We take note that over two and one-half years have passed since petitioner's conviction and no appellate court has disposed of the claimed errors at petitioner's one day trial. We have noted that the initial nine months of that period involve proceedings subsequent to the conviction but prior to the time of sentencing in the Court of Common Pleas. In passing upon petitioner's claim, we feel that the time period involved in the disposition of post-conviction motions must be aggregated with the period of delay in his direct appeal. The Rules do not provide an absolute right to review by an en banc court or by a judge other than the trial court. A petitioner may be denied the opportunity to have the rulings of the trial judge reviewed by a higher court or by other judges until his appeal is submitted to the next highest court. This is so where petitioner is bound by the rules to raise in post verdict motions those issues he might eventually raise on direct appeal under penalty of forfeiture and because the trial judge is free to make any decisions and rulings which could be made by a court en banc should he determine that the post verdict motions shall be argued before himself. We feel that measurement of the time on appeal for purposes of evaluating Hankins' claim must include the initial post-verdict period during which Hankins attacked his conviction in the trial court or before the court en banc. We recognize that some of the delay in disposing of petitioner's appeal may be attributable to the petitioner himself.
Federal Courts recognize that excessive delays in state court proceedings in which a defendant claims that his conviction was obtained in violation of his constitutional rights may deny the defendant due process of law and also may justify a federal court in considering alleged denials of due process relating to the delay itself and also justify the consideration of the merits of the habeas corpus petition. See, e.g. Smith v. State of Kansas, 356 F.2d 654 (10th Cir. 1966), cert. denied 389 U.S. 871, 19 L. Ed. 2d 151, 88 S. Ct. 154 (1967), (more than a year elapsed since filing post conviction relief and still no argument heard); Jones v. Crouse, 360 F.2d 157 (10th Cir. 1966), (eighteen month delay in appeal from a denial of motion for post conviction relief); Dixon v. State of Florida, 388 F.2d 424 (5th Cir. 1968) (twenty month delay in post conviction proceedings); St. Jules v. Beto, 462 F.2d 1365 (5th Cir. 1972) (twenty-seven month delay in state habeas corpus proceedings); Dozie v. Cady, 430 F.2d 637 (7th Cir. 1970) (seventeen month delay in direct appeal); Odsen v. Moore, 445 F.2d 806 (1st Cir. 1971) (thirty four month delay in direct appeal).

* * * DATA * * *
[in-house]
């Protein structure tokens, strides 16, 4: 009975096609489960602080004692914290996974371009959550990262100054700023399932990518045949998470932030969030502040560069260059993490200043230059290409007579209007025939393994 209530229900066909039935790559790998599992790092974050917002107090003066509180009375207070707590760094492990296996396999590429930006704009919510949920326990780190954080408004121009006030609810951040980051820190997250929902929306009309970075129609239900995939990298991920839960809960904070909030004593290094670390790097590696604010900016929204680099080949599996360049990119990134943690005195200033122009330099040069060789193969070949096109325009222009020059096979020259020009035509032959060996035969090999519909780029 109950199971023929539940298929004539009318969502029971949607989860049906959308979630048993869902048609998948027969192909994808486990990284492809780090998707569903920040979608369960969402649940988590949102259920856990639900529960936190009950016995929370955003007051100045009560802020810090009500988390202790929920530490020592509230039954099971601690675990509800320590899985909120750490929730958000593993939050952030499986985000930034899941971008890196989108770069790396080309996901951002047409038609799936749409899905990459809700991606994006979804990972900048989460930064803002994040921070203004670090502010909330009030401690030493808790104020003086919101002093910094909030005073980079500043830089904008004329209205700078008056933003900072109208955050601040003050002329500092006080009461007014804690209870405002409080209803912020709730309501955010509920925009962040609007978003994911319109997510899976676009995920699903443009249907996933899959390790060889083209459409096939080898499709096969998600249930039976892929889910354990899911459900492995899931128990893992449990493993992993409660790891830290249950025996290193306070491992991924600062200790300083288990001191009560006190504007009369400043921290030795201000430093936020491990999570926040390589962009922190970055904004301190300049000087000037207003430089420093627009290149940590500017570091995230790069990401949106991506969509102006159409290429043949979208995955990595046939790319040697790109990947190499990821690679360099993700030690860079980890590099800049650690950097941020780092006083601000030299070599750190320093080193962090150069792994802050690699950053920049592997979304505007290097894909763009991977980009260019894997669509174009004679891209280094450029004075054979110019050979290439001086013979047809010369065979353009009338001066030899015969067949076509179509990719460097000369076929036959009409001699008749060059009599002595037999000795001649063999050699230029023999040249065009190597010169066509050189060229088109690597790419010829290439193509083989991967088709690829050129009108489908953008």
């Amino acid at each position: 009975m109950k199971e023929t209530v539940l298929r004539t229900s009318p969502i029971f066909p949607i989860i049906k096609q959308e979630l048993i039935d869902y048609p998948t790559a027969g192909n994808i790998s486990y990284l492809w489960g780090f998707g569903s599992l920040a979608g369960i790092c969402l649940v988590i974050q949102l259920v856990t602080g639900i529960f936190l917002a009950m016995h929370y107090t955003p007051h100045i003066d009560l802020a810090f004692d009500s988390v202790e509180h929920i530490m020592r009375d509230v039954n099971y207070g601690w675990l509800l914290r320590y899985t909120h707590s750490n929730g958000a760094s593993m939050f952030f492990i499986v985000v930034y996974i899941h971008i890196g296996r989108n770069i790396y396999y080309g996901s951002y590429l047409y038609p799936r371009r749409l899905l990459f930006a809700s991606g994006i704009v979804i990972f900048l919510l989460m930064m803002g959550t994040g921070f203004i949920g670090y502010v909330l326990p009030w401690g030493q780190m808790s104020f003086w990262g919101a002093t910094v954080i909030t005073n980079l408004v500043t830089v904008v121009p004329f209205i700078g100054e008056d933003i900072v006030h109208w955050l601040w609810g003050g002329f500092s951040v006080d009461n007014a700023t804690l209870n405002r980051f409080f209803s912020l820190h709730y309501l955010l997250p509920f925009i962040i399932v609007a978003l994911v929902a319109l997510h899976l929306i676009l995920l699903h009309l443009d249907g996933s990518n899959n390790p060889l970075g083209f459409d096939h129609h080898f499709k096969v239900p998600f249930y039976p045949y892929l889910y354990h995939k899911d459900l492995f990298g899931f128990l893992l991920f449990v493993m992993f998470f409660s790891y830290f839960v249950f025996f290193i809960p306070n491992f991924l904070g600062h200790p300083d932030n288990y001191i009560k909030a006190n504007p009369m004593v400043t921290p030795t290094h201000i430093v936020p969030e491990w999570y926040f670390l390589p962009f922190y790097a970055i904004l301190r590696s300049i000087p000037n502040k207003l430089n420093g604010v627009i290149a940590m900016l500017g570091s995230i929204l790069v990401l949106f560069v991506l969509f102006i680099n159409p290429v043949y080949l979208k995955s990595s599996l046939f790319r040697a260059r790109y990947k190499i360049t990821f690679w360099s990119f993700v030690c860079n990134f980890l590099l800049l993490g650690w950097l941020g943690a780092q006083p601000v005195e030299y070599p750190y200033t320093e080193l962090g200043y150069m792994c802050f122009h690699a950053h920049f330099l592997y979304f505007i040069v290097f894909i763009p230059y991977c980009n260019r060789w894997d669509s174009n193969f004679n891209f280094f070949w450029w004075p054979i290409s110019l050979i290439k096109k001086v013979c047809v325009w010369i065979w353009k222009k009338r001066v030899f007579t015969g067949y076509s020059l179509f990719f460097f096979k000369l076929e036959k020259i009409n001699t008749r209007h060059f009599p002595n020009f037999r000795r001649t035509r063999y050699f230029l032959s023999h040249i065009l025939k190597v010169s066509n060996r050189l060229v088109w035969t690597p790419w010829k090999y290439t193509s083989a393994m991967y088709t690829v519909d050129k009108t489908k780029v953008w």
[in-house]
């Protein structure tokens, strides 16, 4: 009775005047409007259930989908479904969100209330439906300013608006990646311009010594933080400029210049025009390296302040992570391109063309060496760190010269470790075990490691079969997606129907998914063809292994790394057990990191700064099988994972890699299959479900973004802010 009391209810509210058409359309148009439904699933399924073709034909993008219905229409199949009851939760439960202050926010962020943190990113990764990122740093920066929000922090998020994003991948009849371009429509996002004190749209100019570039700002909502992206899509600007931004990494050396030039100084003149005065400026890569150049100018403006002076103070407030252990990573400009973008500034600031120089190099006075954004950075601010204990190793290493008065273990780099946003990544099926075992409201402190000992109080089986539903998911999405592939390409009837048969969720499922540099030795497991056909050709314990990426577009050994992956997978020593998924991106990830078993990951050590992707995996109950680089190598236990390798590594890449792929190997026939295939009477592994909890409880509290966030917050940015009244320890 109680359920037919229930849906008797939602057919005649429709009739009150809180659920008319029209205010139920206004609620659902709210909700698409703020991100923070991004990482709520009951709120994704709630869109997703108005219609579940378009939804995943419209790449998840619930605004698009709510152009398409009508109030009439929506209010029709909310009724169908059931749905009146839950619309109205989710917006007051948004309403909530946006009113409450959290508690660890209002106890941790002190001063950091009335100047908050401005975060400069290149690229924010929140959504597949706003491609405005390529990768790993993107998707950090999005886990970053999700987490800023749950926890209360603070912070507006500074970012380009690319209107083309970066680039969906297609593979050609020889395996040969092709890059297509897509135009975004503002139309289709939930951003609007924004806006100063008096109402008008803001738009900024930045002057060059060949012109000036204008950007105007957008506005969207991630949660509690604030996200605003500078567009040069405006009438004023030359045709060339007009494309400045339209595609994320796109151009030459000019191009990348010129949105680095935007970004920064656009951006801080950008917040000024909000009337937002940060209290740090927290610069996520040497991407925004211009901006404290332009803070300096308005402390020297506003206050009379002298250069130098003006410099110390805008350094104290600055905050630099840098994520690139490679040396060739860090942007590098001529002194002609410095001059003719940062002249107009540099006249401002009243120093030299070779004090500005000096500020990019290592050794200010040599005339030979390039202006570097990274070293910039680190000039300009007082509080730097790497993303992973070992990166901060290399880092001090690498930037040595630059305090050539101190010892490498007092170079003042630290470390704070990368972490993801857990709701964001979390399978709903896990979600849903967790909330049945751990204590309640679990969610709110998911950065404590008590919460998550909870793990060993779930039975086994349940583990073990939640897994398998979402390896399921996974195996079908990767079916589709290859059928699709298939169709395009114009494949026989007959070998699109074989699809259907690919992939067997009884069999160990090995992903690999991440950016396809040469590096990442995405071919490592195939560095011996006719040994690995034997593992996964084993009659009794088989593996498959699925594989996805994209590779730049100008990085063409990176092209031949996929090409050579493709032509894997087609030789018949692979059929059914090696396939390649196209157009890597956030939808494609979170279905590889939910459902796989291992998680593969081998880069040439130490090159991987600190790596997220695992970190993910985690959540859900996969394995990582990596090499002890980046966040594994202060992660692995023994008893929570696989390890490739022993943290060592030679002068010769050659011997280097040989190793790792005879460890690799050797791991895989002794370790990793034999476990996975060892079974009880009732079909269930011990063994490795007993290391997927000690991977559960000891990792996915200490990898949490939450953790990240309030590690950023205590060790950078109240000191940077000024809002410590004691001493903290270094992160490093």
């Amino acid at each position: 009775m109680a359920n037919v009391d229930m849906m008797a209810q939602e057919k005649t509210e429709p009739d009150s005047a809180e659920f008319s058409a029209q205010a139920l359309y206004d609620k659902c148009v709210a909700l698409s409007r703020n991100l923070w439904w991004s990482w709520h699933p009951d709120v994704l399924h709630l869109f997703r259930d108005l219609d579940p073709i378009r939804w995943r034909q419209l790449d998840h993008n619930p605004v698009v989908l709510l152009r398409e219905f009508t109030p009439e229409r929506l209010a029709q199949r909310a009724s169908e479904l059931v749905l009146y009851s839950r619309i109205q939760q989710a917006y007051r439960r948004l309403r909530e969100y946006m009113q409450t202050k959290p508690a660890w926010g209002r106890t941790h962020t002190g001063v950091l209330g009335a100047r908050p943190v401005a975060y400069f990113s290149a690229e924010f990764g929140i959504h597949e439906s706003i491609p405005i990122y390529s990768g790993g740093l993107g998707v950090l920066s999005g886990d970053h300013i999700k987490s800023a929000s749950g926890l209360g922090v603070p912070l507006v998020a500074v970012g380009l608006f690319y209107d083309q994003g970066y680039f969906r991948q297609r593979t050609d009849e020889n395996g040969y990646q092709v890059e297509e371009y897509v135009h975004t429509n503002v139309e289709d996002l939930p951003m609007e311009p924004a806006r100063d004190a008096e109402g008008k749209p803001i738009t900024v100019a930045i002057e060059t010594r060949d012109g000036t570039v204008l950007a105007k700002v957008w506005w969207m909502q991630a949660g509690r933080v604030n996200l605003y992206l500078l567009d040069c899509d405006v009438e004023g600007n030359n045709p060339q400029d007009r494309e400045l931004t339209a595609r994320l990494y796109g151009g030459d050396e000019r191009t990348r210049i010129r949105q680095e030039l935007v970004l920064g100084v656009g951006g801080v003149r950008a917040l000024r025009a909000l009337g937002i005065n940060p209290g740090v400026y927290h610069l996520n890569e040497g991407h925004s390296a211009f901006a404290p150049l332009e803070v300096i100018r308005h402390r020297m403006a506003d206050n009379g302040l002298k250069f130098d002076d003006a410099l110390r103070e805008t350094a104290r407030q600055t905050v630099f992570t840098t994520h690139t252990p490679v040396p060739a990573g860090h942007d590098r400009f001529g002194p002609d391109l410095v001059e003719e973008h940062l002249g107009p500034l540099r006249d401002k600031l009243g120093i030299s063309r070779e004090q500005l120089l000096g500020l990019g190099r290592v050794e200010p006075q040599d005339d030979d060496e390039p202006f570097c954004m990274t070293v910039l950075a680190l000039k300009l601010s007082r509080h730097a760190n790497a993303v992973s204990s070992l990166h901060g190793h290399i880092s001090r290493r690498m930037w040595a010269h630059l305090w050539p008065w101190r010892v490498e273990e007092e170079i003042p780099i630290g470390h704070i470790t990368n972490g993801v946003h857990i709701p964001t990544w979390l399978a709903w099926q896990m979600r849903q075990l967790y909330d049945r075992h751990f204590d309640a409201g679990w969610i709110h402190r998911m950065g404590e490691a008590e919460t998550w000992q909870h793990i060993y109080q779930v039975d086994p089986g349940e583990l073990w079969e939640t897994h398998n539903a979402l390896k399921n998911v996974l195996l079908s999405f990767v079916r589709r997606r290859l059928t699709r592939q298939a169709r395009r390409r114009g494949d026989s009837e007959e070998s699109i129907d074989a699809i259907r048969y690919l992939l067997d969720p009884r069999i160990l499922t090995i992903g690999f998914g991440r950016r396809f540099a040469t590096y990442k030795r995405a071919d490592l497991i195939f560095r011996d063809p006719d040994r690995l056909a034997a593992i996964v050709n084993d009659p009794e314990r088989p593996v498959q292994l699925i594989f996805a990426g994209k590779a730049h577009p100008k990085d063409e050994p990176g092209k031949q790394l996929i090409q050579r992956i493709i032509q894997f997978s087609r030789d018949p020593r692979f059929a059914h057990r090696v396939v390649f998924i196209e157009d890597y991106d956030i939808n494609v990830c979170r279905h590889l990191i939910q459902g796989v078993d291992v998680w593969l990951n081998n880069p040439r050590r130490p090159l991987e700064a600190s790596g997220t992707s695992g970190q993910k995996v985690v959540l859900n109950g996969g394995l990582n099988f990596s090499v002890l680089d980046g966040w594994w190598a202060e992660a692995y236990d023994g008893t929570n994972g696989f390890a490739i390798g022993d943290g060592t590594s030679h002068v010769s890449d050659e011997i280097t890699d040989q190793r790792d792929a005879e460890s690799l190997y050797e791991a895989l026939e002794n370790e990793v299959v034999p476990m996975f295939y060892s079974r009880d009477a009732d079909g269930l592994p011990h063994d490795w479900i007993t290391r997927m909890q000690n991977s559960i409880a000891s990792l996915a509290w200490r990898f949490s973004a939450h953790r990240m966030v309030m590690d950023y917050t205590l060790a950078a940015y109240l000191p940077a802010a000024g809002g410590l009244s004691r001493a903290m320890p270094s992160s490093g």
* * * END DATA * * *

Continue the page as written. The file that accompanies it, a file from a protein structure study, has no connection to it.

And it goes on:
Similarly, the Third Circuit has granted relief because of the inordinate delay in state court proceedings. In United States ex rel. Geisler v. Walters, 510 F.2d 887 (3d Cir. 1975) habeas corpus relief was granted after a three year delay in disposing of a new trial motion. In United States ex rel. Senk v. Brierley, 471 F.2d 657 (3d Cir. 1973) similar relief was granted after a three and one-half year delay in disposing of a PCHA petition. In Codispoti v. Howard, 589 F.2d 135 (3d Cir. 1978), the court held that the petition for habeas corpus was not premature because of a failure to exhaust state remedies, and remanded to the district court for an evidentiary hearing to determine why petitioner's new trial motion had not been disposed of for twelve years.
We find that the allegations set forth in this petition raise a serious question as to the adequacy of the state remedies available in practice. The nine month period between petitioner's conviction and the filing of a notice of appeal, and the twenty-four month period since, are sufficient to raise a prima facie question of denial of due process. In light of the court's ruling we need not address the remainder of petitioner's claims at this stage.
An appropriate order will issue.